But how do you know if your pelvic floor isn’t functioning as it should be? “Incontinence, vaginal heaviness, visible prolapse or palpable on wiping and pain are signs that something isn’t right,” says Lucy. “It’s recommended to see a physio as soon as possible if feasible, but especially if any of first three symptoms do not improve with modifying exercise and doing pelvic floor exercises 3 times a day for 12 weeks.”
5. Diastasis Recti aka. The Tummy Gap
Diastasis recti (DR) is the separation that occurs between the rectus abdominis (six pack muscles) as the line alba (connective tissue) expands to accommodate your growing baby.
DR is completely normal during pregnancy, and 99% of women will experience it. “A gap of more than 2 fingers needs rehab if you are wanting to return to high impact exercise, but the key thing is the tension along the linea alba,” says Lucy. “If, when contracting, you aren’t getting much and there’s doming then rehab is needed to prevent back pain or herniation.” Work on restoring your core with our free guide and practice good alignment and breathing to control intra-abdominal pressure.
Don’t panic: research has shown that light to moderate exercise does not affect your milk supply, composition or taste.
There are however, a few things to consider. Hydration is key; so drink water before, during and after your workout. Breastfeeding requires calories, so ensure you fuel yourself with nutritious, sustaining food, especially when exercising. Feed or express before you workout to avoid discomfort from full breasts and finally, invest in a supportive sports bra – because nothing helps with fitness motivation like a nice new piece of kit. A full article on breastfeeding and exercise is available here.
7. Mum Guilt
Research by This Girl Can revealed that 61% of mums feel guilty about taking time to workout.
We get it, but as the saying goes, “you can’t pour from an empty cup”. Taking time for yourself – both mentally and physically – is so important when you’ve had a baby. CARiFiT alleviates mum guilt by getting your little one involved. The benefits of babywearing are endless, from reducing crying to encouraging bonding. All you need is a carrier, baby and 30 minutes. If you’re lucky, you might even get a sleeping baby at the end of it. Mum guilt? What mum guilt?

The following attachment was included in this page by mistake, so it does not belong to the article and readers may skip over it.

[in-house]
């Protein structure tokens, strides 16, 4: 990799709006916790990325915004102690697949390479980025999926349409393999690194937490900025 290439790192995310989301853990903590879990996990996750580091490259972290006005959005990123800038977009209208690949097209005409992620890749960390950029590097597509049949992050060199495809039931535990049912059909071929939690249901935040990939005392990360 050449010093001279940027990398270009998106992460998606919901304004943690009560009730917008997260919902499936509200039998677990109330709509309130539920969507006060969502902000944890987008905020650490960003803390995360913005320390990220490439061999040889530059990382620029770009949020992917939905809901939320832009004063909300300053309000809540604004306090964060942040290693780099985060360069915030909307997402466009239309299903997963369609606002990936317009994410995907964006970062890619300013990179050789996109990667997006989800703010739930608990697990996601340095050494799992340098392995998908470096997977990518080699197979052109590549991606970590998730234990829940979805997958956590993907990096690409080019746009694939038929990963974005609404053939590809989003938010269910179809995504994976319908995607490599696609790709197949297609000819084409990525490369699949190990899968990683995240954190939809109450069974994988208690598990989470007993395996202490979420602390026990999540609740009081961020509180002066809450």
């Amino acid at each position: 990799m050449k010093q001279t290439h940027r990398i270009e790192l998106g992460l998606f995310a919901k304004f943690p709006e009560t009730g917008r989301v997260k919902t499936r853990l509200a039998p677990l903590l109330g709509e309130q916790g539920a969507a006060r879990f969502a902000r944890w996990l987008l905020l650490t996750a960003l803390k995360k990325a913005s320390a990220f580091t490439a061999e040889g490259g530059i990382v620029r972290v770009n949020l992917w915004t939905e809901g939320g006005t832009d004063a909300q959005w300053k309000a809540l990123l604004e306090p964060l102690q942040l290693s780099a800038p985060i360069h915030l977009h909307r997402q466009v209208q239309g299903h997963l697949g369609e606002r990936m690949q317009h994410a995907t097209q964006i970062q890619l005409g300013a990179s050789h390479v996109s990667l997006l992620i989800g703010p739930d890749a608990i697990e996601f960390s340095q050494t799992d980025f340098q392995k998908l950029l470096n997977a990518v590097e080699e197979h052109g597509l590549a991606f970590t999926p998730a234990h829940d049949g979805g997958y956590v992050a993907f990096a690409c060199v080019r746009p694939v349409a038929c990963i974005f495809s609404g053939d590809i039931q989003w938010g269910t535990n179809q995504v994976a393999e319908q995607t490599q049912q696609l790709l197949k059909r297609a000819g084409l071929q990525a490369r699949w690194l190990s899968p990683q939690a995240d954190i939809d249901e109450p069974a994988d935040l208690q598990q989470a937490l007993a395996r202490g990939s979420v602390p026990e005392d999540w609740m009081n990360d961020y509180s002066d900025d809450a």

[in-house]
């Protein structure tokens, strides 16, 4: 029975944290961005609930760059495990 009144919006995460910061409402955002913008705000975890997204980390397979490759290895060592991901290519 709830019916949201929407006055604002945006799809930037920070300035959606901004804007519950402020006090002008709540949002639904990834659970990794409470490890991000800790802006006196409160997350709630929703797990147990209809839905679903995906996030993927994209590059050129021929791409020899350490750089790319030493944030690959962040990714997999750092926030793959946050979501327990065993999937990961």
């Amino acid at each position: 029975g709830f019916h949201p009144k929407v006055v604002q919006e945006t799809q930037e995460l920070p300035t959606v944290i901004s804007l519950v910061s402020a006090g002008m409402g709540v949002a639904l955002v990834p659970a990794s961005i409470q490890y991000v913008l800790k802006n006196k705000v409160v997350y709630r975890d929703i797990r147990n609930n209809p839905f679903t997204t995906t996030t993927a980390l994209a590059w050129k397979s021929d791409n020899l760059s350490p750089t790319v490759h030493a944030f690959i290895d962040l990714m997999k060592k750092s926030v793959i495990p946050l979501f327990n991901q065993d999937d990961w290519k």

8. Unrealistic Expectations
Your pre-baby fitness regime may have put an athlete to shame, but even the most well-intentioned new mums find that getting back into exercise doesn’t quite go to plan once baby is here.
It’s important to understand that it will take time to ease into a routine, both physically and mentally. Your body will feel and move differently, which is why the type of exercise you do is so important. Post-natal exercise may be low impact, but that doesn’t mean it’s low intensity – you’ll be surprised how quickly you heart rate goes up when you’re doing a squat and press while wearing your little one. Listen to your body, pace yourself and trust the process. Those pre-baby fitness levels aren’t lost forever, we promise. If you want to delve further into new mum motivation then this article by Dr Bernadette Dancy is a fantastic place to start.
9. Sleep Deprivation
You know exercise will make you feel good, but you’re too tired to do it – it’s the cruel catch 22 that comes with being a new mum.
Ultimately, exercise gives you energy, but it’s important to listen to your body. Take each day as it comes and try to fit in some movement, whether it’s a walk with baby or as many rounds of a CARiFiT session as you feel up to. Then, if baby nods off, put them down and sneak in a quick catnap yourself. Win win. Sleep, how to get some and how much your baby needs is a topic that is never far from any new parents mind and you can get some key stats and much needed sleep tips by taking a look at this sleep blog post.
10. Women’s Health Physio Appointment
While the six-week GP check is seen as a postnatal milestone, it can be a bit, well, perfunctory.
If budget allows, a women’s health physio appointment is a worthwhile investment. “The initial appointment for a new mum is a complete mental and physical check up,” says Lucy. “We take a full in-depth history of symptoms and delivery then offer assessment of the pelvic girdle/spine, abdominal and an internal vaginal examination (if consented) to fully assess pelvic floor strength, range of movement, co-ordination and check for any laxity or prolapse. At the end of a session you are given a rehab programme to be continued independently or progressed in future appointments.” If seeing a women’s health physio isn’t possible, in our CARiFiT 4 ALL section you will find pelvic health tutorials from Lucy along with insights from medical professionals and postnatal experts to get you moving safely again.